Two powerful state and federal agencies have stuck their toes, so to speak, into an ongoing lawsuit against Merced Irrigation District demanding the district reopen a long defunct fish ladder.
The California Department of Fish and Wildlife and National Marine Fisheries Service both sent letters to Merced Irrigation District after Water Audit California sued the district over the fish ladder on the Crocker-Huffman Dam, about 30 miles northeast of the City of Merced.
It wasn’t the first time the agencies had sought to have Merced Irrigation District get the fish ladder running again. They had both sent letters in 2009 and 2010, directing the district to reopen the fish ladder, which had been closed since the 1970s to see if a “spawning channel” next to the dam would work better for the salmon, steelhead and other fish.
The spawning channel didn’t work so Fish and Wildlife asked in 2009 that the fish ladder be reopened. The National Marine Fisheries Service directed Merced Irrigation District to reopen the ladder in 2010.
It never happened.
After Water Audit filed its lawsuit last September, both agencies again sent letters to Merced Irrigation District reiterating their desire to see the fish ladder reopened and offered to meet with the district and provide technical assistance to help get it going again.
The irrigation district responded to the state Fish and Wildlife department that it had met with staff in 2011 and was left with the impression that staffers would get back to the district at some point in the future.
The district also notes that it is in ongoing discussions about fish passage as part of relicensing proceedings with the Federal Energy Regulatory Commission. Those proceedings don’t include the Crocker-Huffman Dam, according to the Water Audit lawsuit.
The district’s response prompted another letter from Fish and Wildlife on Jan. 27 that states: “If MID does not agree to meet, CDFW will conclude the MID is unwilling to take any steps to restore or otherwise provide fish passage at Crocker-Huffman Dam voluntarily.”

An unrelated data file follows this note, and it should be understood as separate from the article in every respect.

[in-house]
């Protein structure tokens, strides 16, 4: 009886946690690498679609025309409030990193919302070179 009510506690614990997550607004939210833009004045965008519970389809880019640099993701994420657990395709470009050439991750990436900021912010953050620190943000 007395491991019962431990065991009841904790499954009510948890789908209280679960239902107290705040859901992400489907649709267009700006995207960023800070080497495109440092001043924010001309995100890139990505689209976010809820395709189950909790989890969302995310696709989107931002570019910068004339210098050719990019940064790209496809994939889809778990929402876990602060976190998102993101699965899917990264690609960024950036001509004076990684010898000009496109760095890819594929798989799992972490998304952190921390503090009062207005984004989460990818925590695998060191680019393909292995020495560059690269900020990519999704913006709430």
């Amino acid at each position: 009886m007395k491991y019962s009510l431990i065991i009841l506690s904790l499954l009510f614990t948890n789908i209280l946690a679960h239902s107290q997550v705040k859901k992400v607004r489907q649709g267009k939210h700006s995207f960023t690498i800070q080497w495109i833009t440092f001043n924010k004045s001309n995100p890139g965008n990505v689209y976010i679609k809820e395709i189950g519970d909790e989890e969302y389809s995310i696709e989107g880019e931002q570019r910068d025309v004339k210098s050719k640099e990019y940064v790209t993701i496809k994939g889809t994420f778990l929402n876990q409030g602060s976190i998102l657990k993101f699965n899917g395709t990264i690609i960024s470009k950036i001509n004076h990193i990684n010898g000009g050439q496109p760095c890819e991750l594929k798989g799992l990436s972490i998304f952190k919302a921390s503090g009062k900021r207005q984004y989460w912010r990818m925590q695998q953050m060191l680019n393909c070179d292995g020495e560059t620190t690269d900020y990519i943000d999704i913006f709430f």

The department’s language could be significant.
In a recently filed amended complaint, Water Audit names both the Department of Fish and Wildlife and National Marine Fisheries Service as “parties of interest” to the lawsuit. That would allow the agencies to intervene as plaintiffs or write their own “amicus,” or “friend of the court” briefs, which could add greater heft to Water Audit’s suit.
Though the most recent Fish and Wildlife letter doesn’t mention Fish and Game Code 5937, its 2009 letter does. That code requires “The owner of any dam shall allow sufficient water at all times to pass through a fish way…to keep in good condition any fish that may be planted or exist below the dam” and was a central part of the historic 1988 lawsuit that helped restore the San Joaquin River.
For its part, the Merced Irrigation District “absolutely disputes the factual and legal allegations being made,” in the Water Audit lawsuit, according to an email from a district spokesman. He noted the district has participated longstanding efforts to restore salmon habitat on the Merced River after damage from state-sanctioned dredge mining.
The district’s website details how the district restored a half-mile long section of the Merced River. That restoration project is just downstream from the Crocker-Huffman dam and a state Fish and Wildlife hatchery, which is on land owned by the district.
This lawsuit joins a long history of fights over fish obstructions on the Merced River going back more than a century.
According to a collection of articles from the “Mariposa Gazette” compiled by historian Tom Bopp, concerns about dams blocking fish began as far back as 1857.
“The Indians upon the South Fork, and upper parts of the main Merced river, are much dissatisfied at the failure of their Salmon fishing, which is caused by one or two dams upon the lower part of the river,” an article from Nov. 11, 1857 states.
Later, the Gazette covered a grand jury report decrying the lack of fish ladders at two dams, possibly near where the Crocker-Huffman and Merced Falls dams are now located, and states “The law requires that ladders shall be built, in order that the salmon may pass up the river, as at certain seasons of the year it is their inclination to do,” according to the November 24, 1877 article.
In 1879, the paper wrote that the District Attorney forced dam owners to build fish ladders and by the next year, salmon were clearly using them to swim upstream.
An August 8, 1880 article boasted the headline “Lookout for Salmon!!!”